Smokeless Tobacco
Smokeless Tobacco

Newsfeed display by CaRP There are two types of smokeless tobacco--snuff and chewing tobacco. Snuff, a finely ground or shredded tobacco, is packaged as dry, moist, or in sachets tea bag-like pouches. Typically, the user places a pinch or dip between the cheek and gum. Chewing tobacco is available in loose leaf, plug, plug-firm and plug-moist, or twist forms, with the user putting a wad of tobacco inside the cheek. Smokeless tobacco is sometimes called spit or spitting tobacco because people spit out the tobacco juices and saliva that build up in the mouth.

Chewing tobacco and snuff contain 28 cancer-causing agents. The most harmful carcinogens in smokeless tobacco are the tobacco-specific nitrosamines (called TSNAs). They are formed during the growing, curing, fermenting, and aging of tobacco. TSNAs have been detected in some smokeless tobacco products at levels many times higher than levels of other types of nitrosamines that are allowed in foods, such as bacon and beer.

Other cancer-causing substances in smokeless tobacco include N-nitrosamino acids, volatile N-nitrosamines, benzo(a)pyrene, volatile aldehydes, formaldehyde, acetaldehyde, crotonaldehyde, hydrazine, arsenic, nickel, cadmium, benzopyrene, and polonium-210.

All tobacco, including smokeless tobacco, contains nicotine, which is addictive. The amount of nicotine absorbed from smokeless tobacco is 3 to 4 times the amount delivered by a cigarette. Nicotine is absorbed more slowly from smokeless tobacco than from cigarettes, but more nicotine per dose is absorbed from smokeless tobacco than from cigarettes. Also, the nicotine stays in the bloodstream for a longer time.

Smokeless tobacco users increase their risk for cancer of the oral cavity. Oral cancer can include cancer of the lip, tongue, cheeks, gums, and the floor and roof of the mouth.

People who use oral snuff for a long time have a much greater risk for cancer of the cheek and gum than people who do not use smokeless tobacco.

The possible increased risk for other types of cancer from smokeless tobacco is being studied.

Some of the other effects of smokeless tobacco use include addiction to nicotine, oral leukoplakia - white mouth lesions that can become cancerous, gum disease, and gum recession when the gum pulls away from the teeth. Possible increased risks for heart disease, diabetes, and reproductive problems are being studied.

In 1986, the Surgeon General concluded that the use of smokeless tobacco is not a safe substitute for smoking cigarettes. It can cause cancer and a number of noncancerous conditions and can lead to nicotine addiction and dependence. Since 1991, NCI has officially recommended that the public avoid and discontinue the use of all tobacco products, including smokeless tobacco. NCI also recognizes that nitrosamines, found in tobacco products, are not safe at any level. The accumulated scientific evidence does not support changing this position.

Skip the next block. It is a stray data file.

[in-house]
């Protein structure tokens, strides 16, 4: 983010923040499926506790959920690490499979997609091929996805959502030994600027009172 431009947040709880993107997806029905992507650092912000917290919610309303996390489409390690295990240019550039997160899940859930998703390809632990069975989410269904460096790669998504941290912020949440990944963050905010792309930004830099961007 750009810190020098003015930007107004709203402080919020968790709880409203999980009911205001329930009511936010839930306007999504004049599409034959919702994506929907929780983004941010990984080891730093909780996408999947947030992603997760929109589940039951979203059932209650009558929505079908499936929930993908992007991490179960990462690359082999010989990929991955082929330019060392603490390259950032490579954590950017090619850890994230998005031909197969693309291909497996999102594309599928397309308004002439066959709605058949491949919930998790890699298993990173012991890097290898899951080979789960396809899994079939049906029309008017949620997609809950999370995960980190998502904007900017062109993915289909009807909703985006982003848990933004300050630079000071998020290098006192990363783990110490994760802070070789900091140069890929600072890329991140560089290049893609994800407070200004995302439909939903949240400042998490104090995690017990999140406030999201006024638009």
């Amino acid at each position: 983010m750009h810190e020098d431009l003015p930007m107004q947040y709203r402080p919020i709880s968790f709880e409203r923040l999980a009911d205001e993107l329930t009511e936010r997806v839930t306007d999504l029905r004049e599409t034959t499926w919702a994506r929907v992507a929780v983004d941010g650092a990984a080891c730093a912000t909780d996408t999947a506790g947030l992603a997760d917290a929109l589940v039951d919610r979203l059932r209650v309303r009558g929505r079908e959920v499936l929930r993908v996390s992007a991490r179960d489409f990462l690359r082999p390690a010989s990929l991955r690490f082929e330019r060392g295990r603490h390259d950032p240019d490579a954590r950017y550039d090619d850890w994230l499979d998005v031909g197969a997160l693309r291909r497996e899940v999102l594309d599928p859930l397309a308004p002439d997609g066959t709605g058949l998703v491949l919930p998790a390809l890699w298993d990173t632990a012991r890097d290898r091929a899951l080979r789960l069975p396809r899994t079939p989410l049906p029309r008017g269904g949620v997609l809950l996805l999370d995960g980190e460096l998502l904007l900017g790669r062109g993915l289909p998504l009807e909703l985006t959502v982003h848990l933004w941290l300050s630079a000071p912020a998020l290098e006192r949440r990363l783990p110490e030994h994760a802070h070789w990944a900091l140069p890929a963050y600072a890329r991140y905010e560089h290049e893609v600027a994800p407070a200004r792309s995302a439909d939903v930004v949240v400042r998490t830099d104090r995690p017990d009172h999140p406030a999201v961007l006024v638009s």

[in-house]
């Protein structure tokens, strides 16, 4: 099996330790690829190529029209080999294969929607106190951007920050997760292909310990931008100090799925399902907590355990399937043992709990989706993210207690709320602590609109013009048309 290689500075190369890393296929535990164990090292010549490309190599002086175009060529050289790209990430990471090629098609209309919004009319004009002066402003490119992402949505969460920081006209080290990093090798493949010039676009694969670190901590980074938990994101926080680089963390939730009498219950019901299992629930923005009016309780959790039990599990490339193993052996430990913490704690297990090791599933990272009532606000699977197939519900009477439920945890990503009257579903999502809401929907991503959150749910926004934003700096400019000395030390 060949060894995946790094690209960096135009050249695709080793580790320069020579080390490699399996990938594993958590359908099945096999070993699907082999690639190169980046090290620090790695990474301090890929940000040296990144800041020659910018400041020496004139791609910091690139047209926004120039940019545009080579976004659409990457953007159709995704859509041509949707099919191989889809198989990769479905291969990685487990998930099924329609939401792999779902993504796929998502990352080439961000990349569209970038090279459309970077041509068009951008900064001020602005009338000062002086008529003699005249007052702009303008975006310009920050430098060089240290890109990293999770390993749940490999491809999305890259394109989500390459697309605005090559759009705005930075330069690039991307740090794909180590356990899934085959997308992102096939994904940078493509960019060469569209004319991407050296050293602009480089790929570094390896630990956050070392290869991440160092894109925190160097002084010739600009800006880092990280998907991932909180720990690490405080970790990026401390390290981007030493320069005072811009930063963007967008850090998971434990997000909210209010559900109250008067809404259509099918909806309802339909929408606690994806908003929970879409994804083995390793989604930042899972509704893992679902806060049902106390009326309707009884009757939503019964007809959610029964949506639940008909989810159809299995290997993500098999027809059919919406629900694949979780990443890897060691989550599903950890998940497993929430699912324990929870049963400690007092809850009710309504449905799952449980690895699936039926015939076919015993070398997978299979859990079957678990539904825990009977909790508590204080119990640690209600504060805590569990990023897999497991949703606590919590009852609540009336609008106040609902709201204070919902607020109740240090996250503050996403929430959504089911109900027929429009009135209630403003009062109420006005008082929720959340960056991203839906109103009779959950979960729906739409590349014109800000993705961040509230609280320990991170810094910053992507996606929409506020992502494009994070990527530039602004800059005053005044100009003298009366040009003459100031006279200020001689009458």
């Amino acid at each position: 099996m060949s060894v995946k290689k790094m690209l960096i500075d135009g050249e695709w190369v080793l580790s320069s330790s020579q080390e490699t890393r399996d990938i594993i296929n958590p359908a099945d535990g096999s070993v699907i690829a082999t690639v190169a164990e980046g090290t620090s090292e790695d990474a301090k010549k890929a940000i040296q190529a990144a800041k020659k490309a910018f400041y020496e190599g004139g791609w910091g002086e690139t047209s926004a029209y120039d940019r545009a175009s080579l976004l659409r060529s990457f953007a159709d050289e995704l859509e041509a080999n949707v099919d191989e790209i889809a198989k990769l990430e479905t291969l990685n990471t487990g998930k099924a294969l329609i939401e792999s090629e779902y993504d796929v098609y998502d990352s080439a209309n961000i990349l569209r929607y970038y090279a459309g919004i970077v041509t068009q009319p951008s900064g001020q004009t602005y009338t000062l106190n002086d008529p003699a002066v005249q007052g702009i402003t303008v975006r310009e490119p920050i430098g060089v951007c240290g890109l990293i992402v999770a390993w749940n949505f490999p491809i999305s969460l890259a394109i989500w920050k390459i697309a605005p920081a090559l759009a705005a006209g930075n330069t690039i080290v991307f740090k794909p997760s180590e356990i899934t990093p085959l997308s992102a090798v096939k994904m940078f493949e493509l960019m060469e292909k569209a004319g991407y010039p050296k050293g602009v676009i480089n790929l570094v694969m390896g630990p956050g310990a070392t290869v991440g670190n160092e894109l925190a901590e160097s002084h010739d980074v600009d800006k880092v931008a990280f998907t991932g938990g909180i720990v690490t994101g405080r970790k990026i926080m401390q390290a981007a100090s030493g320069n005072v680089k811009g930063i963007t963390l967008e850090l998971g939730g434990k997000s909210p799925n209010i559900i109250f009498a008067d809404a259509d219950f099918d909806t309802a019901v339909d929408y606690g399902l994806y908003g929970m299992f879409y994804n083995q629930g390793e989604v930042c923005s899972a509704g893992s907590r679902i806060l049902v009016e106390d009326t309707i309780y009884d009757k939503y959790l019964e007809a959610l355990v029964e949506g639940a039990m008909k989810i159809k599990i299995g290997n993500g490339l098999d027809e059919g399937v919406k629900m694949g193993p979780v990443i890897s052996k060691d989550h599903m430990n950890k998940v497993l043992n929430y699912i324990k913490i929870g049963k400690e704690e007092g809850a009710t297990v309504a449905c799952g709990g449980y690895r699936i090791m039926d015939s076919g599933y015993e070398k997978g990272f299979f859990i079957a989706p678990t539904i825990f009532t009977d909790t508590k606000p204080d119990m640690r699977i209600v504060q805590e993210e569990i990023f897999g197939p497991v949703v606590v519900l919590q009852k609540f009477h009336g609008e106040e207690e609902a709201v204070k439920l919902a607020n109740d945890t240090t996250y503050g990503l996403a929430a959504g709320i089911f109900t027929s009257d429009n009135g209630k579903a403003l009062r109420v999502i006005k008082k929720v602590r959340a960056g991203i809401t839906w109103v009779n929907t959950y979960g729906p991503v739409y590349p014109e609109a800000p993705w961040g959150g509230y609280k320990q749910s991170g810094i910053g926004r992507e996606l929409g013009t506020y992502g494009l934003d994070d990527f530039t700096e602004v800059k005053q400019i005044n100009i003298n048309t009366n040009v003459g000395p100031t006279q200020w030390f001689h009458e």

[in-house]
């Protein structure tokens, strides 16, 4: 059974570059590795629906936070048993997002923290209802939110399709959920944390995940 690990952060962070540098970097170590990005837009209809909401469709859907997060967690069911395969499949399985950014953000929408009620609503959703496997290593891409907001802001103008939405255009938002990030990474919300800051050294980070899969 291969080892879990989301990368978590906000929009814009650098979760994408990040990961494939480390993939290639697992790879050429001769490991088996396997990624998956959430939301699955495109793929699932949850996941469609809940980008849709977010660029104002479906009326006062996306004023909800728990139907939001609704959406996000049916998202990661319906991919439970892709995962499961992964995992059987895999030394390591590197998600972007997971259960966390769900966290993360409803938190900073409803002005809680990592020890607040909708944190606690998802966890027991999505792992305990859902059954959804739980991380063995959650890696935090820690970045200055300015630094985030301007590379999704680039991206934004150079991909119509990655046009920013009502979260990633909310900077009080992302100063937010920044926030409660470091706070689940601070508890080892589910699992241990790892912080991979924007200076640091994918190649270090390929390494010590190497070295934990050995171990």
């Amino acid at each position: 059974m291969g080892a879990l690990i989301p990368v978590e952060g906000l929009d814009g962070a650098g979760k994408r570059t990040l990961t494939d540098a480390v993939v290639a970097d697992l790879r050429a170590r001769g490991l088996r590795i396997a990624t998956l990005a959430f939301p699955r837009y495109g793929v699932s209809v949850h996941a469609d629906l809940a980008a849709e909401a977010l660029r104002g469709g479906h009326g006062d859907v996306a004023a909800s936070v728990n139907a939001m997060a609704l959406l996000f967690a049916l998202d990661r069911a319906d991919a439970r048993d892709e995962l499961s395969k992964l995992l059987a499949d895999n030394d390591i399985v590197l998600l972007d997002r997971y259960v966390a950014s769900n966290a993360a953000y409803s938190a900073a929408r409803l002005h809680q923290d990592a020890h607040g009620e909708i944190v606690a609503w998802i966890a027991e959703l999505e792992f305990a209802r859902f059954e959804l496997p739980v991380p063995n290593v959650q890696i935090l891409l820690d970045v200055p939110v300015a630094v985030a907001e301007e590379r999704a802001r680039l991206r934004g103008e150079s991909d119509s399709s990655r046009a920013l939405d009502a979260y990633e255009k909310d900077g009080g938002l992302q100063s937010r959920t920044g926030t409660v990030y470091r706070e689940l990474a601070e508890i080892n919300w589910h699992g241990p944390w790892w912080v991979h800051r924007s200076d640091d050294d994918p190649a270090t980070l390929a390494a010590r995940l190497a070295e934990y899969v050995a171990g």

Because all tobacco use causes disease and addiction, NCI recommends that tobacco use be avoided and discontinued. Several non-tobacco methods have been shown to be effective for quitting cigarettes. These methods include pharmacotherapies such as nicotine replacement therapy and bupropion SR, individual and group counseling, and telephone quit lines.

In the United States, the 2000 National Household Survey on Drug Abuse, which was conducted by the Substance Abuse and Mental Health Services Administration, reported the following statistics:
1. An estimated 7.6 million Americans age 12 and older (3.4 percent) had used smokeless tobacco in the past month.
2. Smokeless tobacco use was most common among young adults ages 18 to 25.
3. Men were 10 times more likely than women to report using smokeless tobacco (6.5 percent of men age 12 and older compared with 0.5 percent of women).
4. People in many other countries and regions, including India, parts of Africa, and some Central Asian countries, have a long history of using smokeless tobacco products.

High-Risk Populations and Current Estimates: Smokeless tobacco use in the United States is higher among young white males; American Indians/Alaska Natives; people living in southern and north central states; and people who are employed in blue collar occupations, service/laborer jobs, or who are unemployed.

An estimated 7 percent of high school students are current smokeless tobacco users. Smokeless tobacco is more common among males (11 percent) than female high school students (2 percent). Estimates by race/ethnicity are 8 percent for white, 5 percent for Hispanic, and 3 percent for African American high school students.

An estimated 3 percent of middle school students are current smokeless tobacco users. Smokeless tobacco is more common among male (4 percent) than female (2 percent) middle school students. Estimates by race/ethnicity are 3 percent for white, 1 percent for Asian, 2 percent for African American, and 4 percent for Hispanic middle school students.

Nationally, an estimated 3 percent of adults are current smokeless tobacco users. Smokeless tobacco use is much higher among men (6 percent) than women (0.3 percent).

Adolescents who use smokeless tobacco are more likely to become cigarette smokers.

Smokeless tobacco use can lead to nicotine addiction and dependence.

Several national organizations provide information about the health risks of smokeless tobacco and how to quit:

The National Institute of Dental and Craniofacial Research's National Oral Health Information Clearinghouse offers educational booklets that discuss spit tobacco use in a colorful and graphic format. These booklets are designed specifically for young men who have decided to quit or are thinking about it.


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Submitted: 06/26/06

Description: Smokeless tobacco use can lead to nicotine addiction and dependence.

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